I recently came across a concrete example of something that has always been maintained as a best practice – when working on items that are sensitive to decimal precision, always use precise data-types like DECIMAL instead of FLOAT or REAL.
The following example clearly demonstrates that using a FLOAT in mathematical calculations may change the outcome of the computation. For financial calculations, this would mean incorrect reporting of revenues.
USE tempdb; GO DECLARE @floatValue FLOAT = 1.5, @decimalValue DECIMAL(5,2) = 1.5, @multiplicationFactor INT = 159; SELECT @floatValue AS FloatValue, @decimalValue AS DecimalValue, (@multiplicationFactor*(@floatValue/100)) AS FloatBasedValue, (@multiplicationFactor*(@decimalValue/100)) AS DecimalBasedValue, ROUND((@multiplicationFactor*(@floatValue/100)),2) AS RoundedFloatBasedValue, ROUND((@multiplicationFactor*(@decimalValue/100)),2) AS RoundedDecimalBasedValue;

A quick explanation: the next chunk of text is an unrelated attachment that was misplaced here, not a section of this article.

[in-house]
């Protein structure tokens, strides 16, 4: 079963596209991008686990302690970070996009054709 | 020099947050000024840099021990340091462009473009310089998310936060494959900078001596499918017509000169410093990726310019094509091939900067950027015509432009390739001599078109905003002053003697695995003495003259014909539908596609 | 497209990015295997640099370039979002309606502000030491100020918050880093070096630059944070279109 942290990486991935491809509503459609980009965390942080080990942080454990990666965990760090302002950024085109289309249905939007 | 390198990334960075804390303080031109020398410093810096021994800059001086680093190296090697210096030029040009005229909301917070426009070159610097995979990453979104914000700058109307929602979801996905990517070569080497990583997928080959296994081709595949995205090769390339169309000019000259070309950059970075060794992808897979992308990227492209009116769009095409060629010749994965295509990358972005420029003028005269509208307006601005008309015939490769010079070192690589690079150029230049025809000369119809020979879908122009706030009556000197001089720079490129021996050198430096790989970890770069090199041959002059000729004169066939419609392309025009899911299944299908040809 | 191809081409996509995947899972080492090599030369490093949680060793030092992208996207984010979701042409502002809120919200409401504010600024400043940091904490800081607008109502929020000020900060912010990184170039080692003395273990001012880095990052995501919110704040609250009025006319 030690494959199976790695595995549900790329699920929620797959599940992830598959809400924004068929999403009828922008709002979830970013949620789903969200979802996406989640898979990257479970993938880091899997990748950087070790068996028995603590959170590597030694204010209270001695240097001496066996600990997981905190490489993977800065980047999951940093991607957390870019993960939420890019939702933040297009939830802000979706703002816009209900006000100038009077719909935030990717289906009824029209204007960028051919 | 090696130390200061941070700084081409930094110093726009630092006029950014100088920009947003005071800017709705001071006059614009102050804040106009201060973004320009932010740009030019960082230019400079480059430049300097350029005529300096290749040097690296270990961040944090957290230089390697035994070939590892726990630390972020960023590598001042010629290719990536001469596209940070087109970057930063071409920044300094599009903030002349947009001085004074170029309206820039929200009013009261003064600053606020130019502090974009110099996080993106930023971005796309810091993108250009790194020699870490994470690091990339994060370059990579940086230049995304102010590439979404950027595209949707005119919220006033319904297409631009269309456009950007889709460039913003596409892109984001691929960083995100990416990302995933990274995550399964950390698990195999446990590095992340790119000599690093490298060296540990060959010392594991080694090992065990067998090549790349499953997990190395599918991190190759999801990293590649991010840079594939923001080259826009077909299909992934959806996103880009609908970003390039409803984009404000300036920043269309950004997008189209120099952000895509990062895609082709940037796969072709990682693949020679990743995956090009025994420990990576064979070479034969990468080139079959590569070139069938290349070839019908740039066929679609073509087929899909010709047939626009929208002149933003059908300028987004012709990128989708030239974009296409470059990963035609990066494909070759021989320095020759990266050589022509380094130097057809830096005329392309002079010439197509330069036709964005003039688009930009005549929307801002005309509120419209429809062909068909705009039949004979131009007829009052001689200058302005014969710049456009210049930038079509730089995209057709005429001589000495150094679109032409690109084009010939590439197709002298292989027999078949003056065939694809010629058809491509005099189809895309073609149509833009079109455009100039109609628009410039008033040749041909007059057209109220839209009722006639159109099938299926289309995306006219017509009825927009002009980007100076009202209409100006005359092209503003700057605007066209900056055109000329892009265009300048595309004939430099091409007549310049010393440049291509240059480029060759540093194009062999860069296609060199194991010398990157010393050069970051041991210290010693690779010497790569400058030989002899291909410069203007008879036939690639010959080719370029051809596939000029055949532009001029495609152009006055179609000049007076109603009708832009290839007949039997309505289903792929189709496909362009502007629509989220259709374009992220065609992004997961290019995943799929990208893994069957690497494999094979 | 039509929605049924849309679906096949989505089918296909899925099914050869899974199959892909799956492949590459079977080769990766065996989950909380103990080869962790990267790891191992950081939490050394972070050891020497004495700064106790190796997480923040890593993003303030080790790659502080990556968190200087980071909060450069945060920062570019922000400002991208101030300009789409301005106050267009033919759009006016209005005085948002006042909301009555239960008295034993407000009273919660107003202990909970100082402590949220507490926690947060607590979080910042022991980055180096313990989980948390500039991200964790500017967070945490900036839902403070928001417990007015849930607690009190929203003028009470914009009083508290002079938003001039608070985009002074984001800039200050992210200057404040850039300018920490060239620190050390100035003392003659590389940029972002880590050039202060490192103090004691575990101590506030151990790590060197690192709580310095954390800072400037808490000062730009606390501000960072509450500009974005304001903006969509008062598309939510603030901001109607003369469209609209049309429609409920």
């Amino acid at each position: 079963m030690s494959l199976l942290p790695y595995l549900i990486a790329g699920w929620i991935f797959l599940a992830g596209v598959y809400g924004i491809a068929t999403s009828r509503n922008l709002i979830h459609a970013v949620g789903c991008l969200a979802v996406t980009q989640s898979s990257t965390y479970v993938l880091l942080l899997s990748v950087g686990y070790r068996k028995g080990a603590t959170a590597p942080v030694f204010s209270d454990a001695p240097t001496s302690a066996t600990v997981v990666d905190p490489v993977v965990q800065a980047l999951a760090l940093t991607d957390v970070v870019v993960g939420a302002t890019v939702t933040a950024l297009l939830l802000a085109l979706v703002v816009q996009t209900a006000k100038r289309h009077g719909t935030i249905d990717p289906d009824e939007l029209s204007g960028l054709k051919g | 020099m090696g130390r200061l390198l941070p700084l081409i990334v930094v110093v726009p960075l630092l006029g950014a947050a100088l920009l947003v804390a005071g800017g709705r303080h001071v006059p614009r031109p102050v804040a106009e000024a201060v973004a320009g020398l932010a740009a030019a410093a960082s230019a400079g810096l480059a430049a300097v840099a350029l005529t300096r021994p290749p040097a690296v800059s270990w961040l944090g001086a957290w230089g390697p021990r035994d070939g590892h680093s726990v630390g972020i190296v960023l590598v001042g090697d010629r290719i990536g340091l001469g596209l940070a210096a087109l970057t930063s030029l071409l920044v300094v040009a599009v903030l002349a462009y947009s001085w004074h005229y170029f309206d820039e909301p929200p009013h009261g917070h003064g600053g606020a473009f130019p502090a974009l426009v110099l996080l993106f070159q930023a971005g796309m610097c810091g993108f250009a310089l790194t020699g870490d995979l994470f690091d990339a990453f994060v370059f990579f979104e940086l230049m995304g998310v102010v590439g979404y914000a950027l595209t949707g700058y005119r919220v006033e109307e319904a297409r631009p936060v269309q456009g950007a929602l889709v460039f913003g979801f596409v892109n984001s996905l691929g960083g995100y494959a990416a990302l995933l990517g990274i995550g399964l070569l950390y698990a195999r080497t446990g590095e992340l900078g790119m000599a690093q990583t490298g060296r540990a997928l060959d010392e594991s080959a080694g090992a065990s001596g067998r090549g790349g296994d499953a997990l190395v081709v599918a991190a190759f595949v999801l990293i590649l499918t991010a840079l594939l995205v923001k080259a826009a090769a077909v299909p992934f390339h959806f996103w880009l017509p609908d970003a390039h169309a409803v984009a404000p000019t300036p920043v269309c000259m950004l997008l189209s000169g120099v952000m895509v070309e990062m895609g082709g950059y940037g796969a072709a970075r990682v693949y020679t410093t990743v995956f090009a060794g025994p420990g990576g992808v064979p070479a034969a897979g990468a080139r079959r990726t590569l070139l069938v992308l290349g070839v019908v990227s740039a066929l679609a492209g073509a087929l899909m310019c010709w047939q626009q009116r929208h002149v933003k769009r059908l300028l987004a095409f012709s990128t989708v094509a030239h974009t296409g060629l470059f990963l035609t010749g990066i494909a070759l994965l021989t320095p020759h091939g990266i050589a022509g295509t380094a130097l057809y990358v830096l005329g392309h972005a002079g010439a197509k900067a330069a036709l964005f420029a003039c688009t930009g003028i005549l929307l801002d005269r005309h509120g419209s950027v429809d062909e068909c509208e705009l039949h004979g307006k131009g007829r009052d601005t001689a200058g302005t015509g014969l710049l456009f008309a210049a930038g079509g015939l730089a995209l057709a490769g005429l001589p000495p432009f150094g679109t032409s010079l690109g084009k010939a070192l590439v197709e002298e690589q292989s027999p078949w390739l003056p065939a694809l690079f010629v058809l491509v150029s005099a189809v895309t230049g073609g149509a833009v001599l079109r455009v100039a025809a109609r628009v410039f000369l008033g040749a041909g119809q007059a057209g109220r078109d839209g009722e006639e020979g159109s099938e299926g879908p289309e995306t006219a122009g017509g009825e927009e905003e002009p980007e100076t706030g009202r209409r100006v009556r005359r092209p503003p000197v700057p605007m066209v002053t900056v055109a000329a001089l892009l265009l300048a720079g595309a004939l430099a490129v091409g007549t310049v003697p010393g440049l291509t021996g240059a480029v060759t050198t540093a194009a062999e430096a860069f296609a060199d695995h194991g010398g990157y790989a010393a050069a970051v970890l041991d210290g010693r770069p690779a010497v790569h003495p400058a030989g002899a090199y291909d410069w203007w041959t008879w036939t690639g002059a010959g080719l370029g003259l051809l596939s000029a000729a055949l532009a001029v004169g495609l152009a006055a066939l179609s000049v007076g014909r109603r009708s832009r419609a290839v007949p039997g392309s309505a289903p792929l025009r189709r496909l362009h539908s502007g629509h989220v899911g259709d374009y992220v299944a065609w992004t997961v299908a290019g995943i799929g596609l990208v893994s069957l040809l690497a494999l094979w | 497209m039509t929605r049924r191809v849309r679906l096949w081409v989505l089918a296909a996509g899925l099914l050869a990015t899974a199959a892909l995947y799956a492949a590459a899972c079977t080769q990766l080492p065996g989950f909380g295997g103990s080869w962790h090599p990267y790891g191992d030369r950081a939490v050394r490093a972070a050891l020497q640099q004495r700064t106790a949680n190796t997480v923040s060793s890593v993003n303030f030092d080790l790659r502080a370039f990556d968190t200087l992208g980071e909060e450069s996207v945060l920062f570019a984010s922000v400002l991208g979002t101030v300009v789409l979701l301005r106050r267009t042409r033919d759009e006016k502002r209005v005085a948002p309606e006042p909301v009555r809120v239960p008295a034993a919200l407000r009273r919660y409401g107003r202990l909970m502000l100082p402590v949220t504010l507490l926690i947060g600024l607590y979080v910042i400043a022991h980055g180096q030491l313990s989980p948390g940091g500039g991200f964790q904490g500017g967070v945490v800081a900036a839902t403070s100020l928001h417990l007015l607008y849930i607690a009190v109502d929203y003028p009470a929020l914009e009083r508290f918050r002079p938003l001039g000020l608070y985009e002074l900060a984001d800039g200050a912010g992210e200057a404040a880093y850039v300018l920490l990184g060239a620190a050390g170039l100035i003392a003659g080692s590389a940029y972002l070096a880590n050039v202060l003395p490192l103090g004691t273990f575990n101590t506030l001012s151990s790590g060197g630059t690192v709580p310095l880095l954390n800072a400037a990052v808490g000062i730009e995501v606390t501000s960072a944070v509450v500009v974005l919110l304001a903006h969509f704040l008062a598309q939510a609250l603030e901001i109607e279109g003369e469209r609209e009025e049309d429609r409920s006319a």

The output of this simple computation is provided in the screenshot below:
As can clearly be seen, the computations performed using an imprecise datatype (FLOAT) result in a rounding error. When compounded over multiple derived calculations, this can have a serious impact on the end result.
The conclusion therefore is simply that it is always a best practice to use precise datatypes when working with financial calculations.
- FLOAT & REAL [MSDN Link]
Until we meet next time,
Be courteous. Drive responsibly.